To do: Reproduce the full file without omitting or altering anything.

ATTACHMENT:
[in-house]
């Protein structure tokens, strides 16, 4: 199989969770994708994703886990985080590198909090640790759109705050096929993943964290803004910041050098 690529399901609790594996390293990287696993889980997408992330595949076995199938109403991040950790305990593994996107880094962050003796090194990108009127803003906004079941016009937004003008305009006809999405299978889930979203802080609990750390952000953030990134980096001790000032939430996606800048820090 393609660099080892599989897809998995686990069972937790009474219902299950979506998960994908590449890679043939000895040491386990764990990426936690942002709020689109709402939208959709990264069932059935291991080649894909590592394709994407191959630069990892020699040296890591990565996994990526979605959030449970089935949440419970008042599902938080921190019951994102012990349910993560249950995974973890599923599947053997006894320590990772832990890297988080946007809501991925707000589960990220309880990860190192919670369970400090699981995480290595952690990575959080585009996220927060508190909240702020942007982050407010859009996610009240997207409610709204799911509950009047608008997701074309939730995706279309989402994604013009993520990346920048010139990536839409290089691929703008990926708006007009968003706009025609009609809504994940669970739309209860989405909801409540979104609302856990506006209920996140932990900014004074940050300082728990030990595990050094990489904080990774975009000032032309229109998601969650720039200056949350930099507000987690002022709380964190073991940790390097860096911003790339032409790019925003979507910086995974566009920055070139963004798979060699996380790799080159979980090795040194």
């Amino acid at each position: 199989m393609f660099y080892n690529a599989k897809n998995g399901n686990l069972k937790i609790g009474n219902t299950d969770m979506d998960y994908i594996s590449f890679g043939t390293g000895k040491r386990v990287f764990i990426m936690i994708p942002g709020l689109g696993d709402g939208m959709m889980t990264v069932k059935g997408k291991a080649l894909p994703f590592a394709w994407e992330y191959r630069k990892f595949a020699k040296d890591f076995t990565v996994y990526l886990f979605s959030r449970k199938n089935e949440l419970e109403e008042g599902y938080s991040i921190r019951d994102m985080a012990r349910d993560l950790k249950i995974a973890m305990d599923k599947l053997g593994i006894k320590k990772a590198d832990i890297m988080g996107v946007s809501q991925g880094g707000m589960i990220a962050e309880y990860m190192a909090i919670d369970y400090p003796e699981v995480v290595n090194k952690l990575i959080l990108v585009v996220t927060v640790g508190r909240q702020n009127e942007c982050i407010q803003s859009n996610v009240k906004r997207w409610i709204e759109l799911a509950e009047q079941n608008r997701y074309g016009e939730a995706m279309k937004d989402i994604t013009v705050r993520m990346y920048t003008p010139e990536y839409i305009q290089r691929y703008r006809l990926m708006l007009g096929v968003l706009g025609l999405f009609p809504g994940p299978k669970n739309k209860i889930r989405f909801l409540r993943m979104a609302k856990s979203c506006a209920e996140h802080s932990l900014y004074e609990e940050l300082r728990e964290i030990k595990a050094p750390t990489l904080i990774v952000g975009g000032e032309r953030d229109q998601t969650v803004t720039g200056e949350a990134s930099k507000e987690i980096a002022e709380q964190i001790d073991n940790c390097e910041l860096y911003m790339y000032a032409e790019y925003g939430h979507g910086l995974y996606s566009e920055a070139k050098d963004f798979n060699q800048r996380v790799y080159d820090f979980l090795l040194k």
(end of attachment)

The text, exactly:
[in-house]
């Protein structure tokens, strides 16, 4: 199989969770994708994703886990985080590198909090640790759109705050096929993943964290803004910041050098 690529399901609790594996390293990287696993889980997408992330595949076995199938109403991040950790305990593994996107880094962050003796090194990108009127803003906004079941016009937004003008305009006809999405299978889930979203802080609990750390952000953030990134980096001790000032939430996606800048820090 393609660099080892599989897809998995686990069972937790009474219902299950979506998960994908590449890679043939000895040491386990764990990426936690942002709020689109709402939208959709990264069932059935291991080649894909590592394709994407191959630069990892020699040296890591990565996994990526979605959030449970089935949440419970008042599902938080921190019951994102012990349910993560249950995974973890599923599947053997006894320590990772832990890297988080946007809501991925707000589960990220309880990860190192919670369970400090699981995480290595952690990575959080585009996220927060508190909240702020942007982050407010859009996610009240997207409610709204799911509950009047608008997701074309939730995706279309989402994604013009993520990346920048010139990536839409290089691929703008990926708006007009968003706009025609009609809504994940669970739309209860989405909801409540979104609302856990506006209920996140932990900014004074940050300082728990030990595990050094990489904080990774975009000032032309229109998601969650720039200056949350930099507000987690002022709380964190073991940790390097860096911003790339032409790019925003979507910086995974566009920055070139963004798979060699996380790799080159979980090795040194």
């Amino acid at each position: 199989m393609f660099y080892n690529a599989k897809n998995g399901n686990l069972k937790i609790g009474n219902t299950d969770m979506d998960y994908i594996s590449f890679g043939t390293g000895k040491r386990v990287f764990i990426m936690i994708p942002g709020l689109g696993d709402g939208m959709m889980t990264v069932k059935g997408k291991a080649l894909p994703f590592a394709w994407e992330y191959r630069k990892f595949a020699k040296d890591f076995t990565v996994y990526l886990f979605s959030r449970k199938n089935e949440l419970e109403e008042g599902y938080s991040i921190r019951d994102m985080a012990r349910d993560l950790k249950i995974a973890m305990d599923k599947l053997g593994i006894k320590k990772a590198d832990i890297m988080g996107v946007s809501q991925g880094g707000m589960i990220a962050e309880y990860m190192a909090i919670d369970y400090p003796e699981v995480v290595n090194k952690l990575i959080l990108v585009v996220t927060v640790g508190r909240q702020n009127e942007c982050i407010q803003s859009n996610v009240k906004r997207w409610i709204e759109l799911a509950e009047q079941n608008r997701y074309g016009e939730a995706m279309k937004d989402i994604t013009v705050r993520m990346y920048t003008p010139e990536y839409i305009q290089r691929y703008r006809l990926m708006l007009g096929v968003l706009g025609l999405f009609p809504g994940p299978k669970n739309k209860i889930r989405f909801l409540r993943m979104a609302k856990s979203c506006a209920e996140h802080s932990l900014y004074e609990e940050l300082r728990e964290i030990k595990a050094p750390t990489l904080i990774v952000g975009g000032e032309r953030d229109q998601t969650v803004t720039g200056e949350a990134s930099k507000e987690i980096a002022e709380q964190i001790d073991n940790c390097e910041l860096y911003m790339y000032a032409e790019y925003g939430h979507g910086l995974y996606s566009e920055a070139k050098d963004f798979n060699q800048r996380v790799y080159d820090f979980l090795l040194k």